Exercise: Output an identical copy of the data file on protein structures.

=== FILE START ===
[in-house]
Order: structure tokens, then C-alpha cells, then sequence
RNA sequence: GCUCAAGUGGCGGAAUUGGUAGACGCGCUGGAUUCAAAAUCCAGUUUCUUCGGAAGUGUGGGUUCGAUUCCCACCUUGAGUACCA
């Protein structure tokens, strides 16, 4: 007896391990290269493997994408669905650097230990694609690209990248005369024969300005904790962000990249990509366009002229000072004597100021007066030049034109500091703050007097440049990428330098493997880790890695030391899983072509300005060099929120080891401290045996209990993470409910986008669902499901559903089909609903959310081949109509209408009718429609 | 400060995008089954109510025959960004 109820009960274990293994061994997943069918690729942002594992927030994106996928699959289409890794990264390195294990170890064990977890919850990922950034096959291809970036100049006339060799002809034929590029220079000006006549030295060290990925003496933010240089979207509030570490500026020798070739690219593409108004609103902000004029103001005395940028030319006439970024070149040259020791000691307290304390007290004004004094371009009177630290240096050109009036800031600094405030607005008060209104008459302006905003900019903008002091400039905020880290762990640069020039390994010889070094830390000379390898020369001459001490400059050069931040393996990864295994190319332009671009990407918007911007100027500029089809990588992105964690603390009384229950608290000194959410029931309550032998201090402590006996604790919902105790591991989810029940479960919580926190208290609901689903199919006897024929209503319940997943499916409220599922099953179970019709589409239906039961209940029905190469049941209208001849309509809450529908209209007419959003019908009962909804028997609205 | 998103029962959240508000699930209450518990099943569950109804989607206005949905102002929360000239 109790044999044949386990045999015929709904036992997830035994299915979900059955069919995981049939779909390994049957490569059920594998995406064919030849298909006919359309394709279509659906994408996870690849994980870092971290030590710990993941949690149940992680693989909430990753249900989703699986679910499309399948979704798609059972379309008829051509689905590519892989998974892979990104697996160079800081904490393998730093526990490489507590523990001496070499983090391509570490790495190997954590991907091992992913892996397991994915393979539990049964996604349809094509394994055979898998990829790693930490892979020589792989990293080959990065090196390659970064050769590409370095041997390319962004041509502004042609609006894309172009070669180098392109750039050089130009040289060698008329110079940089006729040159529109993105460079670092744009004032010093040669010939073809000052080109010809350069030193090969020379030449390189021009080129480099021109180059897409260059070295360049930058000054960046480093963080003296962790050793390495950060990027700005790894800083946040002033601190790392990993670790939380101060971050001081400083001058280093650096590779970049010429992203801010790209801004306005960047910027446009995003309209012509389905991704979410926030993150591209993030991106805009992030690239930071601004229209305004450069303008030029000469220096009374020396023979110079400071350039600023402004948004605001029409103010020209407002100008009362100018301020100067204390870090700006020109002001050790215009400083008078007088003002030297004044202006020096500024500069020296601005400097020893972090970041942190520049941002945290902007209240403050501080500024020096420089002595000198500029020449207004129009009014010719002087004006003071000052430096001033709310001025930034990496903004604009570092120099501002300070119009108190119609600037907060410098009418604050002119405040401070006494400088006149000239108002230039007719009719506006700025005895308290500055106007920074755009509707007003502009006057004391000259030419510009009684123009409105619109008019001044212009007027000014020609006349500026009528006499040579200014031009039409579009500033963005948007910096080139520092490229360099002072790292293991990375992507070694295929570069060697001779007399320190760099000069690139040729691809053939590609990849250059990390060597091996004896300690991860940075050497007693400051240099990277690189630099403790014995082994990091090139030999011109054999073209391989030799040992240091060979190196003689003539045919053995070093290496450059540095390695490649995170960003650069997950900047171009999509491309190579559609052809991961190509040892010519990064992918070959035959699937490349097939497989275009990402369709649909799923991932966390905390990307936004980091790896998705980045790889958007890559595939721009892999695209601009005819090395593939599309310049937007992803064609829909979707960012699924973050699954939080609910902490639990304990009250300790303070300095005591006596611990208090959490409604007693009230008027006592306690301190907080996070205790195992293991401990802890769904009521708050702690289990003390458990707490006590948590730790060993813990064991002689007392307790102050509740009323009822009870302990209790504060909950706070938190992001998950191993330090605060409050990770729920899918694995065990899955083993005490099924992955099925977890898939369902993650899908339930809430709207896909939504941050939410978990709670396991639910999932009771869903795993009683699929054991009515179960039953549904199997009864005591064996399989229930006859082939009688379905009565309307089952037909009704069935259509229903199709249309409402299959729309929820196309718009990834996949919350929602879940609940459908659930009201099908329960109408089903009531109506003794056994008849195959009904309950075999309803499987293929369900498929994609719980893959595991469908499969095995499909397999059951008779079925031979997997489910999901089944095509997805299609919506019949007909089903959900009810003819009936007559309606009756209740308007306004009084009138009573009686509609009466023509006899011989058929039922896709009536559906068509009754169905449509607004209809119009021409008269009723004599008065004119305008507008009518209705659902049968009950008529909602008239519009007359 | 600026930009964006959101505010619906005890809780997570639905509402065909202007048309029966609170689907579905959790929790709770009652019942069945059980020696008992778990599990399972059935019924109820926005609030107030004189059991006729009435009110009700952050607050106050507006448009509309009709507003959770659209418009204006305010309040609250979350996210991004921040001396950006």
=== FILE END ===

[in-house]
Order: structure tokens, then C-alpha cells, then sequence
RNA sequence: GCUCAAGUGGCGGAAUUGGUAGACGCGCUGGAUUCAAAAUCCAGUUUCUUCGGAAGUGUGGGUUCGAUUCCCACCUUGAGUACCA
């Protein structure tokens, strides 16, 4: 007896391990290269493997994408669905650097230990694609690209990248005369024969300005904790962000990249990509366009002229000072004597100021007066030049034109500091703050007097440049990428330098493997880790890695030391899983072509300005060099929120080891401290045996209990993470409910986008669902499901559903089909609903959310081949109509209408009718429609 | 400060995008089954109510025959960004 109820009960274990293994061994997943069918690729942002594992927030994106996928699959289409890794990264390195294990170890064990977890919850990922950034096959291809970036100049006339060799002809034929590029220079000006006549030295060290990925003496933010240089979207509030570490500026020798070739690219593409108004609103902000004029103001005395940028030319006439970024070149040259020791000691307290304390007290004004004094371009009177630290240096050109009036800031600094405030607005008060209104008459302006905003900019903008002091400039905020880290762990640069020039390994010889070094830390000379390898020369001459001490400059050069931040393996990864295994190319332009671009990407918007911007100027500029089809990588992105964690603390009384229950608290000194959410029931309550032998201090402590006996604790919902105790591991989810029940479960919580926190208290609901689903199919006897024929209503319940997943499916409220599922099953179970019709589409239906039961209940029905190469049941209208001849309509809450529908209209007419959003019908009962909804028997609205 | 998103029962959240508000699930209450518990099943569950109804989607206005949905102002929360000239 109790044999044949386990045999015929709904036992997830035994299915979900059955069919995981049939779909390994049957490569059920594998995406064919030849298909006919359309394709279509659906994408996870690849994980870092971290030590710990993941949690149940992680693989909430990753249900989703699986679910499309399948979704798609059972379309008829051509689905590519892989998974892979990104697996160079800081904490393998730093526990490489507590523990001496070499983090391509570490790495190997954590991907091992992913892996397991994915393979539990049964996604349809094509394994055979898998990829790693930490892979020589792989990293080959990065090196390659970064050769590409370095041997390319962004041509502004042609609006894309172009070669180098392109750039050089130009040289060698008329110079940089006729040159529109993105460079670092744009004032010093040669010939073809000052080109010809350069030193090969020379030449390189021009080129480099021109180059897409260059070295360049930058000054960046480093963080003296962790050793390495950060990027700005790894800083946040002033601190790392990993670790939380101060971050001081400083001058280093650096590779970049010429992203801010790209801004306005960047910027446009995003309209012509389905991704979410926030993150591209993030991106805009992030690239930071601004229209305004450069303008030029000469220096009374020396023979110079400071350039600023402004948004605001029409103010020209407002100008009362100018301020100067204390870090700006020109002001050790215009400083008078007088003002030297004044202006020096500024500069020296601005400097020893972090970041942190520049941002945290902007209240403050501080500024020096420089002595000198500029020449207004129009009014010719002087004006003071000052430096001033709310001025930034990496903004604009570092120099501002300070119009108190119609600037907060410098009418604050002119405040401070006494400088006149000239108002230039007719009719506006700025005895308290500055106007920074755009509707007003502009006057004391000259030419510009009684123009409105619109008019001044212009007027000014020609006349500026009528006499040579200014031009039409579009500033963005948007910096080139520092490229360099002072790292293991990375992507070694295929570069060697001779007399320190760099000069690139040729691809053939590609990849250059990390060597091996004896300690991860940075050497007693400051240099990277690189630099403790014995082994990091090139030999011109054999073209391989030799040992240091060979190196003689003539045919053995070093290496450059540095390695490649995170960003650069997950900047171009999509491309190579559609052809991961190509040892010519990064992918070959035959699937490349097939497989275009990402369709649909799923991932966390905390990307936004980091790896998705980045790889958007890559595939721009892999695209601009005819090395593939599309310049937007992803064609829909979707960012699924973050699954939080609910902490639990304990009250300790303070300095005591006596611990208090959490409604007693009230008027006592306690301190907080996070205790195992293991401990802890769904009521708050702690289990003390458990707490006590948590730790060993813990064991002689007392307790102050509740009323009822009870302990209790504060909950706070938190992001998950191993330090605060409050990770729920899918694995065990899955083993005490099924992955099925977890898939369902993650899908339930809430709207896909939504941050939410978990709670396991639910999932009771869903795993009683699929054991009515179960039953549904199997009864005591064996399989229930006859082939009688379905009565309307089952037909009704069935259509229903199709249309409402299959729309929820196309718009990834996949919350929602879940609940459908659930009201099908329960109408089903009531109506003794056994008849195959009904309950075999309803499987293929369900498929994609719980893959595991469908499969095995499909397999059951008779079925031979997997489910999901089944095509997805299609919506019949007909089903959900009810003819009936007559309606009756209740308007306004009084009138009573009686509609009466023509006899011989058929039922896709009536559906068509009754169905449509607004209809119009021409008269009723004599008065004119305008507008009518209705659902049968009950008529909602008239519009007359 | 600026930009964006959101505010619906005890809780997570639905509402065909202007048309029966609170689907579905959790929790709770009652019942069945059980020696008992778990599990399972059935019924109820926005609030107030004189059991006729009435009110009700952050607050106050507006448009509309009709507003959770659209418009204006305010309040609250979350996210991004921040001396950006």